Covid vaccines will become mandatory for NHS staff from April 2022, it has been reported.
It comes after Health Secretary Sajid Javid last week told Sky News he was ‘leaning towards’ mandating two Covid jabs for staff ‘as soon as possible’.
An official announcement is due by Thursday, the i newspaper has reported. This is expected to reveal that both Covid-19 and flu vaccinations will be mandatory for all NHS staff in England.
However, the move has been criticised as it will risk pushing vaccine-hesitant staff out of the workforce.
Chris Hopson, NHS Providers’ chief executive, warned on Monday that the deadline for mandatory vaccination should come ‘no sooner than April 2022’ to prevent losing staff during the upcoming winter.
He said: ‘If we do it with careful thought the introduction of mandatory vaccination does potentially provide a prompt to have further conversations with those who, for a number of reasons, are vaccine hesitant but the Government must recognise the risk of losing unvaccinated frontline staff and support efforts to maximise voluntary take up first.’
This week, in its response to the Government’s consultation on the issue, the Royal College of Nursing warned that healthcare staff refusing to be vaccinated against Covid need to be supported and educated by nurse experts rather than being forced into receiving the jabs.
If staff then continue to refuse the vaccine, they should then be risk assessed and ‘deployed appropriately’ to lower risk areas, it suggested.
Speaking to Management in Practice, Dr Farzana Hussain, a GP partner in northeast London and clinical director for Newham Central 1 PCN, said: ‘It’s a complex issue especially as we can’t afford to lose staff in a sector which already has thousands of vacancies.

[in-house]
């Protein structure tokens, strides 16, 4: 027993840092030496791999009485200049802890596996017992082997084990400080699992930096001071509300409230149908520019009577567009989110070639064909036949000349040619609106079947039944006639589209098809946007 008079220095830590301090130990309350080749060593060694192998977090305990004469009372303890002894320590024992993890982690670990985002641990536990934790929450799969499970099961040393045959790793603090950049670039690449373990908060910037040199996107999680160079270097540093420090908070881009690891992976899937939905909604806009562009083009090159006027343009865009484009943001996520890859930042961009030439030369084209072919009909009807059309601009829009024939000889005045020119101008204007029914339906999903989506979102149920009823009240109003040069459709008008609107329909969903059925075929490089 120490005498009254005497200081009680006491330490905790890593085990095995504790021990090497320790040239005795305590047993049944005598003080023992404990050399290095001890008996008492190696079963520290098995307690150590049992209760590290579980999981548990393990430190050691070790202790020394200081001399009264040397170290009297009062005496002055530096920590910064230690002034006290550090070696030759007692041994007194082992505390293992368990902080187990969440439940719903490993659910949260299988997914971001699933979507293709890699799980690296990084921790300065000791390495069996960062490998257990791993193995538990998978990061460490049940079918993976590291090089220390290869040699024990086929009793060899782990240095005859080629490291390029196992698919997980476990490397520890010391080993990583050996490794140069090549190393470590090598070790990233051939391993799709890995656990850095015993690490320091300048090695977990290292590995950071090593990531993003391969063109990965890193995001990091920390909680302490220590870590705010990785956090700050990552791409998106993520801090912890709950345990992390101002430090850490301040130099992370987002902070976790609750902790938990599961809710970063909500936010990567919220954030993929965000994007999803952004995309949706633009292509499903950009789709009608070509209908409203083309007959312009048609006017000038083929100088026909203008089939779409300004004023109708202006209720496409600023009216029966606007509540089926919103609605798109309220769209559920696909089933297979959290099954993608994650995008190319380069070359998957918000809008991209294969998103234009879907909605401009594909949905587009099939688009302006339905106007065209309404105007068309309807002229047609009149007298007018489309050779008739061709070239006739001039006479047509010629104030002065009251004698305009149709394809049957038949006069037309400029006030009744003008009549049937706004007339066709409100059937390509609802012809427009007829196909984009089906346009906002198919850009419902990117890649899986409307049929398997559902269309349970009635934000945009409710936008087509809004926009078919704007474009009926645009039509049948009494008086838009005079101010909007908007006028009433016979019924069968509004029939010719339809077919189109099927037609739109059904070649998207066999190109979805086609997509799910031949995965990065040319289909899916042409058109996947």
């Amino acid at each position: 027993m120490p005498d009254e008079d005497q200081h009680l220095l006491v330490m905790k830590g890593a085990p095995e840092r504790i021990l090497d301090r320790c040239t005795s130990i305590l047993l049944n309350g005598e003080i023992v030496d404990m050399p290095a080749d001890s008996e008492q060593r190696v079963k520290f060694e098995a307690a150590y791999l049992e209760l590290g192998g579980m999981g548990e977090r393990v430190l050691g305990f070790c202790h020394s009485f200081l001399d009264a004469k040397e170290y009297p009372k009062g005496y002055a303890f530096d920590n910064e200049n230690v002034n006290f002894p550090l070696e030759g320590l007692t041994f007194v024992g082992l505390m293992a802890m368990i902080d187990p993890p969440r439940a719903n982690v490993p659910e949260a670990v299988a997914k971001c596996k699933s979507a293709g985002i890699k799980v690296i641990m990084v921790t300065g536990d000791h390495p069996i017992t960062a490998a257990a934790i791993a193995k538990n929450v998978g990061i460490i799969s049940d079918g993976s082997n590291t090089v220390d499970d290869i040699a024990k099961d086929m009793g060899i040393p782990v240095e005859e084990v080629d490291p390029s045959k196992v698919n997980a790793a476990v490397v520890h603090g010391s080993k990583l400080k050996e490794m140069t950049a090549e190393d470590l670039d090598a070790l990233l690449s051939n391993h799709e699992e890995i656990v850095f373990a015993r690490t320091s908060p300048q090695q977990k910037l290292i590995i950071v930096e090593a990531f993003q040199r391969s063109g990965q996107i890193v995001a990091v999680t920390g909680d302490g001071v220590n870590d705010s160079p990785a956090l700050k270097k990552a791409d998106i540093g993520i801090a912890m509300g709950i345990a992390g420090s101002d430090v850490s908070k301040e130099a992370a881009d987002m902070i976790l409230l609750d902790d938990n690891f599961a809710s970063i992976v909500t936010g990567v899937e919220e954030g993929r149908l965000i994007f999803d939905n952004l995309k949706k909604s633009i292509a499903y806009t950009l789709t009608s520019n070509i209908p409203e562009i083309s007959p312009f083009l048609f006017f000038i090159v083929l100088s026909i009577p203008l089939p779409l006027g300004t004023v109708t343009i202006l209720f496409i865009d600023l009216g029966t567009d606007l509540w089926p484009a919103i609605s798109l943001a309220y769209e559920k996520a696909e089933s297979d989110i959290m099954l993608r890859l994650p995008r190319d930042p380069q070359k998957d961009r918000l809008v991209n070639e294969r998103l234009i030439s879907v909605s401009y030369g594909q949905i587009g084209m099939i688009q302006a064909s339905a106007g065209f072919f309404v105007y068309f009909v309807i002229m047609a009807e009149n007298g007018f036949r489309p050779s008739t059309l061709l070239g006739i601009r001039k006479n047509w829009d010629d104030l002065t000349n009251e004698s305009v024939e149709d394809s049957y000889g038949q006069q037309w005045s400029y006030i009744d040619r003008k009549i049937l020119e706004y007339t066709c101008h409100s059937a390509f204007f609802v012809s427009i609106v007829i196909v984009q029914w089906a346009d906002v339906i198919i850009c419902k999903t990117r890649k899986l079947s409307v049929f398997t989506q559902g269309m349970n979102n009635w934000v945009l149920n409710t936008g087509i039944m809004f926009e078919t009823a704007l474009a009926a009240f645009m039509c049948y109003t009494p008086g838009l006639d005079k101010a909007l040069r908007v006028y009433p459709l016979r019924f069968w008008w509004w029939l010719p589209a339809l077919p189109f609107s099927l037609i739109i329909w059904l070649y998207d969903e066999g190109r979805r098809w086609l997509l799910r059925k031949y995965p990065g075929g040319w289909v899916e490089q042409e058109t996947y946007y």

‘However, NHS staff have a responsibility to protect themselves and the patients they serve.’
She added that while she remained hopeful NHS workers would come forward, for those who do not, ‘mandating this is a necessary step to protect our most vulnerable in society’.
Data released last week revealed that the uptake rate for second doses of the Covid vaccine stands at 91% among GP practice staff, while uptake for the booster shot stood at 51%, in line with the wider national rate.
Mandatory social care jabs
This comes just a week before the mandate comes into force on 11 November for all staff working in or entering care homes, which includes GPs.
The impact assessment – which was published in July – found that the main anticipated impact was the ‘displacement of workers’ who have not received two doses by the end of the 16-week grace period.
It was later announced that care home managers and service providers are expected to cover employee shortfalls caused by mandatory vaccination of staff themselves.
Last month, the union for care workers, GMB, called for the mandatory vaccination policy to be dropped or the sector would face losing tens of thousands of key workers.
Rachel Harrison, GMB national officer, had said: ‘Forcing vaccination of our key workers is not the way to address vaccine hesitancy.
‘Care is already facing a staffing black hole of 170,000 by the end of the year. Even in a best-case scenario we will lose tens of thousands of key workers if the jab is forced on them.’